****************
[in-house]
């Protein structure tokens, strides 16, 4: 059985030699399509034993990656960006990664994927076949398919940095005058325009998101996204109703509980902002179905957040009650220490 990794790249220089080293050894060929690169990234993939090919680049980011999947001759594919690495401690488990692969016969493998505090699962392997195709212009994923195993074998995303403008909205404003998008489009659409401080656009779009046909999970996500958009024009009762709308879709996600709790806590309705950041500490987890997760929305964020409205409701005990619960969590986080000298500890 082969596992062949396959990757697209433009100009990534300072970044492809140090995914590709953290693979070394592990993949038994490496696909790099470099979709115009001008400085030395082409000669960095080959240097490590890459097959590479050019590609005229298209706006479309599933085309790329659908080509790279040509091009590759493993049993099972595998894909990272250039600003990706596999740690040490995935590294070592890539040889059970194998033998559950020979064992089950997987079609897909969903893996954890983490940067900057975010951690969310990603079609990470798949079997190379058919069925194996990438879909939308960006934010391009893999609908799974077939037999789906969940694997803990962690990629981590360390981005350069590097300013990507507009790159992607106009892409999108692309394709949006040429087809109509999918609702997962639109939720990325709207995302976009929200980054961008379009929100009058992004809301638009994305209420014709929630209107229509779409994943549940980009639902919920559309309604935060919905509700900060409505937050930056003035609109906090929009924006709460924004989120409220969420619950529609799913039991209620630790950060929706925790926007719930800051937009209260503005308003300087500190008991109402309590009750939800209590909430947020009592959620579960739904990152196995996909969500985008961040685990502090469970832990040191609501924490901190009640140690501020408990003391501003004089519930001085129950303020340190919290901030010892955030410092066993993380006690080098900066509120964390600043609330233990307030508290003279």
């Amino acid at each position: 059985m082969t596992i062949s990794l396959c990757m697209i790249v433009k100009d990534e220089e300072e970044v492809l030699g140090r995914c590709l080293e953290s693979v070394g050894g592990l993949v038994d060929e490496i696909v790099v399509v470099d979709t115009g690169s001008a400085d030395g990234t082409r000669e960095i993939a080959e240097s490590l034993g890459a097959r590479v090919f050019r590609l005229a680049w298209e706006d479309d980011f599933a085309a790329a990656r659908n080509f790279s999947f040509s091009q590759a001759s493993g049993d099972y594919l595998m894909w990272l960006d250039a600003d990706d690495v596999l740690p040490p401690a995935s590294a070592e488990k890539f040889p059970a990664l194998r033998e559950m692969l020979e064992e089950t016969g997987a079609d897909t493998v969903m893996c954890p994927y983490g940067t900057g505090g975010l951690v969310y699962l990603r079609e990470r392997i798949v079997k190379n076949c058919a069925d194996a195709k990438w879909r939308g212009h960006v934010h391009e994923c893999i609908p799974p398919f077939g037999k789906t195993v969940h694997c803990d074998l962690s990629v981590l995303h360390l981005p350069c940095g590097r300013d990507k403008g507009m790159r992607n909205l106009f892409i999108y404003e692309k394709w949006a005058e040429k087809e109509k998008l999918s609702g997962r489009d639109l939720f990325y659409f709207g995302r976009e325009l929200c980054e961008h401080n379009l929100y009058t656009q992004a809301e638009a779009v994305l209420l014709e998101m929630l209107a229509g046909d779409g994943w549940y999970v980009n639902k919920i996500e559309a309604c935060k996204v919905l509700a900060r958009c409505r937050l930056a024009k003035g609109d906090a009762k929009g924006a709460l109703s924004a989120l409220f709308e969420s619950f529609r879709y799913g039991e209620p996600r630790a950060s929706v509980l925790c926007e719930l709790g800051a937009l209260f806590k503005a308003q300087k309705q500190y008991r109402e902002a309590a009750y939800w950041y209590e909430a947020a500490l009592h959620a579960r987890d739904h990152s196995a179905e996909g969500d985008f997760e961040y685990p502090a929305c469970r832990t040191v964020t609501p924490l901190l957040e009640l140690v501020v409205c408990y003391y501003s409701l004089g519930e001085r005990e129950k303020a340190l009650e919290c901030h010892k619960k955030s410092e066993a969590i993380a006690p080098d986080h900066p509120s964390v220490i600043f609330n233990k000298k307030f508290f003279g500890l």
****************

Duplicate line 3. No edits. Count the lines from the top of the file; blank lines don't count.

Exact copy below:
């Amino acid at each position: 059985m082969t596992i062949s990794l396959c990757m697209i790249v433009k100009d990534e220089e300072e970044v492809l030699g140090r995914c590709l080293e953290s693979v070394g050894g592990l993949v038994d060929e490496i696909v790099v399509v470099d979709t115009g690169s001008a400085d030395g990234t082409r000669e960095i993939a080959e240097s490590l034993g890459a097959r590479v090919f050019r590609l005229a680049w298209e706006d479309d980011f599933a085309a790329a990656r659908n080509f790279s999947f040509s091009q590759a001759s493993g049993d099972y594919l595998m894909w990272l960006d250039a600003d990706d690495v596999l740690p040490p401690a995935s590294a070592e488990k890539f040889p059970a990664l194998r033998e559950m692969l020979e064992e089950t016969g997987a079609d897909t493998v969903m893996c954890p994927y983490g940067t900057g505090g975010l951690v969310y699962l990603r079609e990470r392997i798949v079997k190379n076949c058919a069925d194996a195709k990438w879909r939308g212009h960006v934010h391009e994923c893999i609908p799974p398919f077939g037999k789906t195993v969940h694997c803990d074998l962690s990629v981590l995303h360390l981005p350069c940095g590097r300013d990507k403008g507009m790159r992607n909205l106009f892409i999108y404003e692309k394709w949006a005058e040429k087809e109509k998008l999918s609702g997962r489009d639109l939720f990325y659409f709207g995302r976009e325009l929200c980054e961008h401080n379009l929100y009058t656009q992004a809301e638009a779009v994305l209420l014709e998101m929630l209107a229509g046909d779409g994943w549940y999970v980009n639902k919920i996500e559309a309604c935060k996204v919905l509700a900060r958009c409505r937050l930056a024009k003035g609109d906090a009762k929009g924006a709460l109703s924004a989120l409220f709308e969420s619950f529609r879709y799913g039991e209620p996600r630790a950060s929706v509980l925790c926007e719930l709790g800051a937009l209260f806590k503005a308003q300087k309705q500190y008991r109402e902002a309590a009750y939800w950041y209590e909430a947020a500490l009592h959620a579960r987890d739904h990152s196995a179905e996909g969500d985008f997760e961040y685990p502090a929305c469970r832990t040191v964020t609501p924490l901190l957040e009640l140690v501020v409205c408990y003391y501003s409701l004089g519930e001085r005990e129950k303020a340190l009650e919290c901030h010892k619960k955030s410092e066993a969590i993380a006690p080098d986080h900066p509120s964390v220490i600043f609330n233990k000298k307030f508290f003279g500890l």